K. Mennem 7:17 p.m., June 17
In the last 5 years, I think so many of us developed coping techniques that we never imagined needing. This country has recessed, depressed and floundered. Many of us knew a version of poverty that we had never visited before. Every camp I know has been affected. So much has been lost.
As we put the pieces back and salvage what to take, an entirely new kind of inventory is taking place in many of us. Our needs have changed. It became a game not of existing but surviving. The house was on the line. The job security went away. And Grandma died! We all seemed to be going through hell at once or that's what it felt like up here. It was tragedy layered on tragedy.
Finally, the storm has subsided. This is the aftermath. It is time to slow down and get our strength back. For me, the next phase is healing and growth. Letting go of my home, my little sister, my job and my strength has had me on my knees in weakness which led to prayer. That led to peace. That led me here.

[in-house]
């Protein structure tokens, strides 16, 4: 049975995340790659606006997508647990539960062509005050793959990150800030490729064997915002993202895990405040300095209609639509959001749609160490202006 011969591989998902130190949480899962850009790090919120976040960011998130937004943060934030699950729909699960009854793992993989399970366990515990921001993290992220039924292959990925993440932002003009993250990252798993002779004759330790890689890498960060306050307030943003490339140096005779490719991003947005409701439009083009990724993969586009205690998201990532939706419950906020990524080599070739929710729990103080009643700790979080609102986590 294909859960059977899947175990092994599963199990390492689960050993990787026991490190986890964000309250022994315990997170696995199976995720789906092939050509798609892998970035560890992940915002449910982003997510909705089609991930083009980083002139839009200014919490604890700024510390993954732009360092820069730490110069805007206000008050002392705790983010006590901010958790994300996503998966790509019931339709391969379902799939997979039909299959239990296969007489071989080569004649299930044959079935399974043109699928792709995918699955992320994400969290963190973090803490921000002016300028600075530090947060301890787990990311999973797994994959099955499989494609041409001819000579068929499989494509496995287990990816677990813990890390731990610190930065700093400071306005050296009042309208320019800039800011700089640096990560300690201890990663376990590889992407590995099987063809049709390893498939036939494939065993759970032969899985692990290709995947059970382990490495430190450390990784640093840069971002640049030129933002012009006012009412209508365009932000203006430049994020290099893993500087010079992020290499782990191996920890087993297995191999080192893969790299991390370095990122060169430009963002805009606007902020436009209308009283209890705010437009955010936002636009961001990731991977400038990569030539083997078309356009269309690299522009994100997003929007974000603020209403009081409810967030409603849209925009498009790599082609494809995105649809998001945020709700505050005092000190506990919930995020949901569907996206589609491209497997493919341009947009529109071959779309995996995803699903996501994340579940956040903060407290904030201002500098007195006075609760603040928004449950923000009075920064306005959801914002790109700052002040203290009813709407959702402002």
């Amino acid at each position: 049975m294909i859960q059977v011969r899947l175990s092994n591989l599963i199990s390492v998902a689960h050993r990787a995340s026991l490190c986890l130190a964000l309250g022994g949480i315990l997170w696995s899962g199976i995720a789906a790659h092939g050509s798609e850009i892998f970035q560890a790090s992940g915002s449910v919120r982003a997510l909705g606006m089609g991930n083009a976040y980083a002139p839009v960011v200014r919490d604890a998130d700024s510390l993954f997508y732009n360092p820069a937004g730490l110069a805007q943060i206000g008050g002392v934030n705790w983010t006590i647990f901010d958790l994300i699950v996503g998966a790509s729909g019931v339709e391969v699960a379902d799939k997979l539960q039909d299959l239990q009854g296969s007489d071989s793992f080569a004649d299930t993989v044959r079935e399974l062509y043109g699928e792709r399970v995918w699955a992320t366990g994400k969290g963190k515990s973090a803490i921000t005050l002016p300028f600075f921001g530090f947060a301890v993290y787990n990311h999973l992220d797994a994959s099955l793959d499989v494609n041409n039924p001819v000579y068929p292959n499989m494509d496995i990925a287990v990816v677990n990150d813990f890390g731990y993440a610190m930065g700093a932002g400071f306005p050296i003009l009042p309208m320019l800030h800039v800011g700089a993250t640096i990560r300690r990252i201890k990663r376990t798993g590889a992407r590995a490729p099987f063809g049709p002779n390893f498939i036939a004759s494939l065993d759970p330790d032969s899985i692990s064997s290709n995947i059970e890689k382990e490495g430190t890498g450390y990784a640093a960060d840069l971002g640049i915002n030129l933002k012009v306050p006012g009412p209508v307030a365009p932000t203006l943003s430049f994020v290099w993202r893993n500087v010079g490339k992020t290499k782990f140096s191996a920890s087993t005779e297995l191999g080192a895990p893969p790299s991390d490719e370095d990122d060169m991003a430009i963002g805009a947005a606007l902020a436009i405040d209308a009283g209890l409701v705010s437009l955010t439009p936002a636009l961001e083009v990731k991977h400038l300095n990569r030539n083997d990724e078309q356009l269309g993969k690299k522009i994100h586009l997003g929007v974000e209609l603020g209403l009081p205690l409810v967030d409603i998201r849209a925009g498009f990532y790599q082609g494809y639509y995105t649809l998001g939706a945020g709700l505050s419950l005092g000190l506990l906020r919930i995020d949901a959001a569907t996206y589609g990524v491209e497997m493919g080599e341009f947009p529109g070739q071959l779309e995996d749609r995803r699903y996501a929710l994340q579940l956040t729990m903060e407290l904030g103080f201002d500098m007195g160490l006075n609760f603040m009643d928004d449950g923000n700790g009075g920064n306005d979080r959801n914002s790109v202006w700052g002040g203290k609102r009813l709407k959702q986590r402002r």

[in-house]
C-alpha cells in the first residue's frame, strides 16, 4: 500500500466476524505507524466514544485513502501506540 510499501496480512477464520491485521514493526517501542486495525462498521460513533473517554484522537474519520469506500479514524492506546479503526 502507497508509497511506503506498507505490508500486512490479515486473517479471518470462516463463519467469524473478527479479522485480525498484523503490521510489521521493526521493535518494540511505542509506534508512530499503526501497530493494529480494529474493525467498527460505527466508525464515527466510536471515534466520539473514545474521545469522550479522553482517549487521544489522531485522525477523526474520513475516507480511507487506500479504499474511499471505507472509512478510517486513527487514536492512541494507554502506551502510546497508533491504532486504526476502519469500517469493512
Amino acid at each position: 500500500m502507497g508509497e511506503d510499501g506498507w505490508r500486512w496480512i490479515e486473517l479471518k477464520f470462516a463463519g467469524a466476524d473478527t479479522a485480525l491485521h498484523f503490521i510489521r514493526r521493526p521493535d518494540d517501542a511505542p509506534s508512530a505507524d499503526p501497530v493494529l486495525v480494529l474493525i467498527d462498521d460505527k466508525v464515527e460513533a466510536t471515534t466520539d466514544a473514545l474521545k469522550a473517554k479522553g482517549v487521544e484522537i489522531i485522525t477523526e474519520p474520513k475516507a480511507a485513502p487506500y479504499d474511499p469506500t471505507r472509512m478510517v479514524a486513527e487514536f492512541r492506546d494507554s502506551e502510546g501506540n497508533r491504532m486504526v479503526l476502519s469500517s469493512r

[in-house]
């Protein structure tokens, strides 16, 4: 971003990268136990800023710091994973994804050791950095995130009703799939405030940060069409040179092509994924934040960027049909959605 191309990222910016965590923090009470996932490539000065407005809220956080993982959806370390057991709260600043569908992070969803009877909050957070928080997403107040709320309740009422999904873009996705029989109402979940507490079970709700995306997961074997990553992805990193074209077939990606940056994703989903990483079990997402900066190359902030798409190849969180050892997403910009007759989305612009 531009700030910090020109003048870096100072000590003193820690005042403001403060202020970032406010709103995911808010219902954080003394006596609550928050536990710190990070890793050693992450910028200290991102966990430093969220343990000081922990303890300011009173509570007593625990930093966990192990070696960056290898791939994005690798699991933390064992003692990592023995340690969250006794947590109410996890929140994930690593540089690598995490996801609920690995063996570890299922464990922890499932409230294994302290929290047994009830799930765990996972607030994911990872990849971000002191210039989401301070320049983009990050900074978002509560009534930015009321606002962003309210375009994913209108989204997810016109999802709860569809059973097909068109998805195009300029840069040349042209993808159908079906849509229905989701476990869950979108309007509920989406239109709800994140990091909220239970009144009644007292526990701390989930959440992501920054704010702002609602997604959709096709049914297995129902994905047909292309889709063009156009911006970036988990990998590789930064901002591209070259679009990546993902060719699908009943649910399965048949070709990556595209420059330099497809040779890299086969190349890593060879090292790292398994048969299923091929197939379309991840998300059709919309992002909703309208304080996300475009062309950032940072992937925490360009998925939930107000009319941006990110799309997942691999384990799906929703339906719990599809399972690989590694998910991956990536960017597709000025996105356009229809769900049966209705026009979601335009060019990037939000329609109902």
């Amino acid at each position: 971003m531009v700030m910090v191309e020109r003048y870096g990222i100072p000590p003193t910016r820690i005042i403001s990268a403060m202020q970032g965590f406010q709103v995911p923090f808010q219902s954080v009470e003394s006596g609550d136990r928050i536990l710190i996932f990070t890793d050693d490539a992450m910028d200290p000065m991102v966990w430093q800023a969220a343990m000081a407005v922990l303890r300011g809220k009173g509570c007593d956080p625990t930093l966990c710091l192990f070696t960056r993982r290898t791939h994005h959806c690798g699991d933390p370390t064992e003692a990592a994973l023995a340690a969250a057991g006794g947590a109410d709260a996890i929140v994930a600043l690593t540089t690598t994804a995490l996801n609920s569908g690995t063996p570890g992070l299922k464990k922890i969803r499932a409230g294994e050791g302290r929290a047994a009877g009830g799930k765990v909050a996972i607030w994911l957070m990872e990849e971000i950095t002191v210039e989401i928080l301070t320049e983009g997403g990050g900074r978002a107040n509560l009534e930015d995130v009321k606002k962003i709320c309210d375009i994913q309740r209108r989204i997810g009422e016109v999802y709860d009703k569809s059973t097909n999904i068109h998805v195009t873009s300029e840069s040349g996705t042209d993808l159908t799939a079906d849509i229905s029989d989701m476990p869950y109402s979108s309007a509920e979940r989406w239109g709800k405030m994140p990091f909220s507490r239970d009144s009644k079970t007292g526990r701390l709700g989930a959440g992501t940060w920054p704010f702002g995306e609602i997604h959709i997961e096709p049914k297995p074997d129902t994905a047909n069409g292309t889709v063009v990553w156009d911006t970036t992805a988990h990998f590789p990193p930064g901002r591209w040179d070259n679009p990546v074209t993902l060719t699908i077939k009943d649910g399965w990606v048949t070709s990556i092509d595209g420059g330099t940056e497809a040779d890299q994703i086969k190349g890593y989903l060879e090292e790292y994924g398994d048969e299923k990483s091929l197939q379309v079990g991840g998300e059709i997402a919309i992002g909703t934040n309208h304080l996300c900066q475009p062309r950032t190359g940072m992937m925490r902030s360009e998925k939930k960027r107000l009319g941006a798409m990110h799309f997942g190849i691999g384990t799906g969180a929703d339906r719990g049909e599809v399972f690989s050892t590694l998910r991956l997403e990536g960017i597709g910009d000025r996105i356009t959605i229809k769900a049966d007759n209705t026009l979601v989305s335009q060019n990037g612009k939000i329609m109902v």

To stay sane in a prison camp during World War II, my grandfather practiced his pitch. He had been drafted to play professional baseball with the Buffalo Bisons when he came home to Medina, Ohio to find a draft notice.
He figured he would resume playing when he returned to the states. Being starved by the Nazis was not in his plan. He died with residual effects of malnutrition at 70 years old.
To keep from awakening the other prisoners, Grampa threw invisible baseballs in slow motion to keep his "pitch" alive. He said dreaming of the future was how he stayed sane.
For now, SD above 4000 feet